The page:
Demonstrators have taken part in UK-wide protests over Topshop boss Sir Philip Green's tax affairs. They allege that he avoided paying hundreds of millions of pounds.
Protesters forced Topshop's main UK store to close its doors today during a demonstration against alleged tax avoidance by big businesses.
The action is focusing on the shop's owner, and government adviser, Sir Philip Green. The group claims Sir Philip deliberately tried to avoid paying hundreds of millions of pounds of UK tax by channelling £1.2 billion worth of funds from his Arcadia retail empire into an offshore vehicle registered to his wife in Monaco.
The Brighton branch of Topshop, where demonstrators have glued their hands to the windows, was also been forced to close. Protests are also taking place in Glasgow, Leeds, Bristol, Liverpool, Manchester and Nottingham. There have been further unscheduled demos at Vodafone shops.
One campaigner in London said: "I am a peaceful protester. A woman was being thrown out of the store and I objected so I was picked up by two private security men.
We are taking direct action on companies like Topshop which avoid large amounts of tax. Ed Greens, protester
"They lifted me by my ankles and my hair. It was quite scary really."
Ed Greens, from north west London, said: "We are taking direct action on companies like Topshop which avoid large amounts of tax."
Another demonstrator said he was "forcibly thrown out" of the store for trying to take photographs.
Security guards also removed journalists from the store.
Alistair Tebbit, from the Institute of Directors, told Channel 4 News "we have some sympathy for the protesters".
But he added: "UK corporation tax rate is currently 28 per cent while the EU's average is 25 per cent, a whole 5 per cent difference. That is why companies are moving abroad because in the global economy the numbers always win.
"So instead of protesting outside topshop they should protest outside HM Revenue and Customs demanding they drop the tax rate."
(Pictured: Guardian columnist and campaigner Polly Toynbee at the demo with blogger PennyRed)
The group behind the demo, UK Uncut, was formed by a band of grassroots activists to protest against the government's spending cuts. They argue that slashing public spending so severely isn't necessary. Instead, they say the Chancellor George Osborne and his men should go after easier targets, like Sir Philip and other wealthy businessmen, who between them avoid paying billions of pounds worth of UK tax.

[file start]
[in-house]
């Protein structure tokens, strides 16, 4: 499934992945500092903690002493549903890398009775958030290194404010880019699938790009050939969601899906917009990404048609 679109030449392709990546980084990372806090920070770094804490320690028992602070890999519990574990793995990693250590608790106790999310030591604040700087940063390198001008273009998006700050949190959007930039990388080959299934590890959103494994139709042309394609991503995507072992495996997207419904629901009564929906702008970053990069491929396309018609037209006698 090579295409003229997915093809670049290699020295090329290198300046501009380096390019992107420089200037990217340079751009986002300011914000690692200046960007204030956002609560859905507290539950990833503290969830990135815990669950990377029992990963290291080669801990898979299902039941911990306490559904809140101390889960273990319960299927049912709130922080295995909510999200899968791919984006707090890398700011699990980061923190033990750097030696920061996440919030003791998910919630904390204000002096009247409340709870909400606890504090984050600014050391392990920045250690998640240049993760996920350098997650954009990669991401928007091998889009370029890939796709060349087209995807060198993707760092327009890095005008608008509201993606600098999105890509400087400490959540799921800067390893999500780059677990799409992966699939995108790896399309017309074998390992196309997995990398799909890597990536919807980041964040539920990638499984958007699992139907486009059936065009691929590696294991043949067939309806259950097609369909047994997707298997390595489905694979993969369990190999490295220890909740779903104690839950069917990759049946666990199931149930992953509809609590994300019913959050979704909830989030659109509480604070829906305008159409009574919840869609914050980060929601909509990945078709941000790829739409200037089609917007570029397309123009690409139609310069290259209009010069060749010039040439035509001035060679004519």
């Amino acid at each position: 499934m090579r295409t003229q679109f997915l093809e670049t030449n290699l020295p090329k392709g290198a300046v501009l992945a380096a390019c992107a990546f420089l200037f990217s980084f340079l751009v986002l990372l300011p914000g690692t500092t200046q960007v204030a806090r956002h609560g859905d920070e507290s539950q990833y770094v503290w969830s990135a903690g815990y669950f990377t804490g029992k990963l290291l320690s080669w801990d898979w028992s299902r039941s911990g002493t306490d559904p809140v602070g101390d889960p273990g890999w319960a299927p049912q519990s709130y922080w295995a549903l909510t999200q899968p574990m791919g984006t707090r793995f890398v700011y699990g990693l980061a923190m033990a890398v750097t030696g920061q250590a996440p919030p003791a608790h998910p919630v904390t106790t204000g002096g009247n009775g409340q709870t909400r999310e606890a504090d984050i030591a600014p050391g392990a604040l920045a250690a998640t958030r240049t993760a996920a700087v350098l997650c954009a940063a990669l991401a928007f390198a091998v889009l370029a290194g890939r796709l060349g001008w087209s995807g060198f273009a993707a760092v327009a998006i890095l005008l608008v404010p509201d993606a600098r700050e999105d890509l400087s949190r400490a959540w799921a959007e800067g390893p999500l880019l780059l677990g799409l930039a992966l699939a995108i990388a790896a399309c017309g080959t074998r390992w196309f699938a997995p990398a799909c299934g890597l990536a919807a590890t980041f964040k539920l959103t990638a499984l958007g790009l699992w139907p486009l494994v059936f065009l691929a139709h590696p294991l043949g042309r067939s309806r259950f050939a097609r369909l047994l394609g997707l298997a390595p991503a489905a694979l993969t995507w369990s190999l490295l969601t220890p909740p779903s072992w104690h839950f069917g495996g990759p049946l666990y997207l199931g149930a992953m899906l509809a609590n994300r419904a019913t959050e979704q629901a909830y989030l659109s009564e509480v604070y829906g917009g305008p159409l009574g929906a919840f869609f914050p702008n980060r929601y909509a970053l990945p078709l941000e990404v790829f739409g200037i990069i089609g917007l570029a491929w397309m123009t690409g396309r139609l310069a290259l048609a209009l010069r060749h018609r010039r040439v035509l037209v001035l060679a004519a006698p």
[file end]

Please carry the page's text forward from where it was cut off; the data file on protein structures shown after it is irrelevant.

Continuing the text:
"Philip Green is a well-known tax avoider and today we're bringing our campaign right to the heart of his empire", James Kelly, a spokesman for UK Uncut told Channel 4 News.
Who Knows Who: Sir Philip Green - the ego in Arcadia
UK Uncut does not have any premises or headquarters. It carries out most of its campaigning via Twitter and Facebook and from its website, ukuncut.org.uk.
But in recent months the group has grown in notoriety and now has over 4,000 followers on Twitter. It added 600 of those in a single day - Friday 3 Dec - after a call-to-protest was issued in an article on the Guardian online, according to Mr Kelly.
The article said: "We launch this second phase of our campaign as part of a movement unrecognisable from just a month ago. Our website empowers people to make contact with others and organise autonomously in their own towns and cities. In this way, a nationally co-ordinated social media campaign can build powerful, local anti-cuts networks on the streets."
"When the government is rushing the deepest cuts since the 1920s through the Commons, it is essential that we can react spontaneously, flexibly and effectively."
The anger over Sir Philip's tax affairs is not new. The retail tycoon, whose empire spans department store BHS to Topshop and Dorothy Perkins, did pay a £1.2 billion dividend to his wife, Tina, in 2005 via a complex tax vehicle which effectively makes her the owner of his Arcadia chain.
Because she lives in Monaco, a tax haven, she was able to receive the dividend tax-free. Tax avoidance is legal, but given his prominence in the UK high street, the payment was seen as very controversial. It has since become even more so after Sir Philip was named as a special advisor to the Government on austerity and spending cuts.
I do think there's a problem. Large businesses are paying a smaller proportion of their income in tax than many individuals and small businesses in the UK and that's unacceptable. Richard Murphy
That rankled with many, especially given the multi-millionaires opulent lifestyle of yachts and extravagant parties.
Richard Murphy, director of Tax Research UK, said he thought that UK Uncut's actions were justified.
"I do think that what they're doing is appropriate," he told Channel 4 News. "I do think there's a problem. Large businesses are paying a smaller proportion of their income in tax than many individuals and small businesses in the UK and that's unacceptable".
Mr Kelly said as many as several hundred people were planning to protest at Topshop on Oxford Street in London while 20 other groups plan actions up and down the country.
The group held similar protests against Vodafone after the telecoms group settled a large tax avoidance claim with the government but ended up paying a lot less than had been expected.